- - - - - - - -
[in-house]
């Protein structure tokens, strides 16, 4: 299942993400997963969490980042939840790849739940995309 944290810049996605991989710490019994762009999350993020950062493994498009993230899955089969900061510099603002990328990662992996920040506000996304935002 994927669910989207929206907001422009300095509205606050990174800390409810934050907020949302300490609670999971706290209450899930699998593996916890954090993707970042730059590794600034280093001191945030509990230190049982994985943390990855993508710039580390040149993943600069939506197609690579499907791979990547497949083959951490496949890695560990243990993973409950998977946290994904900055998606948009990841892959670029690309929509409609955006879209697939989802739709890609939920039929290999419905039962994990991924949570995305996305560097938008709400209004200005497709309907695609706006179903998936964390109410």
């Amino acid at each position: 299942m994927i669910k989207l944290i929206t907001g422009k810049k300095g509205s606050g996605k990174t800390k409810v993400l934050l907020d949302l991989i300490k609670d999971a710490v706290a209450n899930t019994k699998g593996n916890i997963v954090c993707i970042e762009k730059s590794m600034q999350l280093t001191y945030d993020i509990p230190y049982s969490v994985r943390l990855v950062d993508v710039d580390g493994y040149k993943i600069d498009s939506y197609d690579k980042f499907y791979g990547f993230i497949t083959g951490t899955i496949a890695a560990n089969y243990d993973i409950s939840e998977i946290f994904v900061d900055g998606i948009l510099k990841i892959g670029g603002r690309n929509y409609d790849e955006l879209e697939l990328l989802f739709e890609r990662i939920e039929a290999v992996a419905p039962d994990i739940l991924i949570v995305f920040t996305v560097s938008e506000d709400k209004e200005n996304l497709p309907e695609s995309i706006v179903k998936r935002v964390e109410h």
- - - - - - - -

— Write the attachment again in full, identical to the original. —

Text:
[in-house]
């Protein structure tokens, strides 16, 4: 299942993400997963969490980042939840790849739940995309 944290810049996605991989710490019994762009999350993020950062493994498009993230899955089969900061510099603002990328990662992996920040506000996304935002 994927669910989207929206907001422009300095509205606050990174800390409810934050907020949302300490609670999971706290209450899930699998593996916890954090993707970042730059590794600034280093001191945030509990230190049982994985943390990855993508710039580390040149993943600069939506197609690579499907791979990547497949083959951490496949890695560990243990993973409950998977946290994904900055998606948009990841892959670029690309929509409609955006879209697939989802739709890609939920039929290999419905039962994990991924949570995305996305560097938008709400209004200005497709309907695609706006179903998936964390109410």
């Amino acid at each position: 299942m994927i669910k989207l944290i929206t907001g422009k810049k300095g509205s606050g996605k990174t800390k409810v993400l934050l907020d949302l991989i300490k609670d999971a710490v706290a209450n899930t019994k699998g593996n916890i997963v954090c993707i970042e762009k730059s590794m600034q999350l280093t001191y945030d993020i509990p230190y049982s969490v994985r943390l990855v950062d993508v710039d580390g493994y040149k993943i600069d498009s939506y197609d690579k980042f499907y791979g990547f993230i497949t083959g951490t899955i496949a890695a560990n089969y243990d993973i409950s939840e998977i946290f994904v900061d900055g998606i948009l510099k990841i892959g670029g603002r690309n929509y409609d790849e955006l879209e697939l990328l989802f739709e890609r990662i939920e039929a290999v992996a419905p039962d994990i739940l991924i949570v995305f920040t996305v560097s938008e506000d709400k209004e200005n996304l497709p309907e695609s995309i706006v179903k998936r935002v964390e109410h």